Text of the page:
The automaker averted a strike after reaching a last minute tentative labor agreement. The union says it got ''significant wage gains.'' Fred Katayama reports.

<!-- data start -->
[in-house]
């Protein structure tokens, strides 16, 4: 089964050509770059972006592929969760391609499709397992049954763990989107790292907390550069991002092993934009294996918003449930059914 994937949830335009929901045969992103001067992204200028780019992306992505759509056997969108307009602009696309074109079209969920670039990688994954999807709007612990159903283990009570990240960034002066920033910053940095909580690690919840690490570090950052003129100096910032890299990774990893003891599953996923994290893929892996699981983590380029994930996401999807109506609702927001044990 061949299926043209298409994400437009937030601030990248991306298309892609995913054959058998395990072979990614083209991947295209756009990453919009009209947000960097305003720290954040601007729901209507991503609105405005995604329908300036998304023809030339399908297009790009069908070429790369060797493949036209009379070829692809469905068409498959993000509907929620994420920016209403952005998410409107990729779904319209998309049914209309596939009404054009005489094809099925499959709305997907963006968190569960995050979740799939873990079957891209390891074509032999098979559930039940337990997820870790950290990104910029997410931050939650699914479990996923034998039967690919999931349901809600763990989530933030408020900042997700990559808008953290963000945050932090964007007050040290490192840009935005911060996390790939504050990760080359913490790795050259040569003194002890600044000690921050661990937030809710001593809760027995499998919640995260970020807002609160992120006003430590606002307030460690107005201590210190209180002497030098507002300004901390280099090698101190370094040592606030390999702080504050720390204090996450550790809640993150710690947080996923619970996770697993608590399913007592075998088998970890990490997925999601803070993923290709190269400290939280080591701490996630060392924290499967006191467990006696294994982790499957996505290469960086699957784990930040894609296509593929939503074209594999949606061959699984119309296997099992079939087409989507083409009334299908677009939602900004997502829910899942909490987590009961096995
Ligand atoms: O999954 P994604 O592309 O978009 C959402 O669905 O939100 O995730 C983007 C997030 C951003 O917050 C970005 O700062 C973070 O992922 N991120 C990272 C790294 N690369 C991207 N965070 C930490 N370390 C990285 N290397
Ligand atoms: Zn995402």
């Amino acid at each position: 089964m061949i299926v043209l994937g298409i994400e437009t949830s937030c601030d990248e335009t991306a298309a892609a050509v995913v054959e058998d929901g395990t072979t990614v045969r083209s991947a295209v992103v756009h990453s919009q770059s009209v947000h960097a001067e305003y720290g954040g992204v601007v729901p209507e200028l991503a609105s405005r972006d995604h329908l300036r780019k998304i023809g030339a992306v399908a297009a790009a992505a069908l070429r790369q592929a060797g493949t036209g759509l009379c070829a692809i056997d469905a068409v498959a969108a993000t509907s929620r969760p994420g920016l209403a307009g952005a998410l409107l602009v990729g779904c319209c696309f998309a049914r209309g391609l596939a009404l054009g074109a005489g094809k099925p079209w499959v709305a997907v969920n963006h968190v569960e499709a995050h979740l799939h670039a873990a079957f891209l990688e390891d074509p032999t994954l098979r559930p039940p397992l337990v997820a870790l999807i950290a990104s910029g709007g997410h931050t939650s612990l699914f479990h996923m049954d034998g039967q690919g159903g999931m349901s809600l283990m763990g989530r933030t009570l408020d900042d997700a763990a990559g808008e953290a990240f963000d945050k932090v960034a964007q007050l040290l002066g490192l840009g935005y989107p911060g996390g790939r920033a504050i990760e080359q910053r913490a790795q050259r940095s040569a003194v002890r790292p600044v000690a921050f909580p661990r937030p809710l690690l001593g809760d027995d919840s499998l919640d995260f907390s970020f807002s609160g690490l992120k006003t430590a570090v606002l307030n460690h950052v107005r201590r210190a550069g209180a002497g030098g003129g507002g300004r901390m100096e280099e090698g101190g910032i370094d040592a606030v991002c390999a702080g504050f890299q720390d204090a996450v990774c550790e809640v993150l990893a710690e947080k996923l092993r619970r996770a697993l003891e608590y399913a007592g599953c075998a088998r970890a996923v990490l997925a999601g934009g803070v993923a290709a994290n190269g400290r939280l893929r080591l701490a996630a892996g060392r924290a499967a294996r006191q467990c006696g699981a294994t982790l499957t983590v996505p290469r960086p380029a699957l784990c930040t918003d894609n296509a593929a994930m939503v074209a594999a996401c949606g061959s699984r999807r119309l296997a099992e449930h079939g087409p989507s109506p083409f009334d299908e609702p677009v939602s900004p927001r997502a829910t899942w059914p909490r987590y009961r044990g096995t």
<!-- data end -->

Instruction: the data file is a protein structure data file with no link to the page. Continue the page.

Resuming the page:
No strike at GM. The automaker reached a tentative deal with the United Auto Workers. UAW president Dennis Williams said the new four-year contract contained what he called "significant wage gains and job security commitments." A General Motors spokeswoman called it "good for employees and the business." The contract covers nearly 53,000 U.S. workers at GM. No details were disclosed. But the UAW used its earlier contract with Fiat Chrysler as the blueprint for talks with GM. That deal eliminated the two-tier wage system which paid veteran workers a lot more than newer hires. GM has fewer second tier workers than Fiat Chrysler, so it hoped to cut its labor cost disadvantage through the talks. GM is on a roll. Robust truck sales in North American helped the automaker produce its most profitable quarter ever. The Wall Street Journal says a strike could have cost GM as much as $1.2 billion in revenue each week. GM shares, now in the black this year on the heels of that earnings report, shedding some of those gains in early trading. Local union leaders are expected to approve the proposed deal when it's presented to them on Wednesday. It then goes to the rank and file for a vote.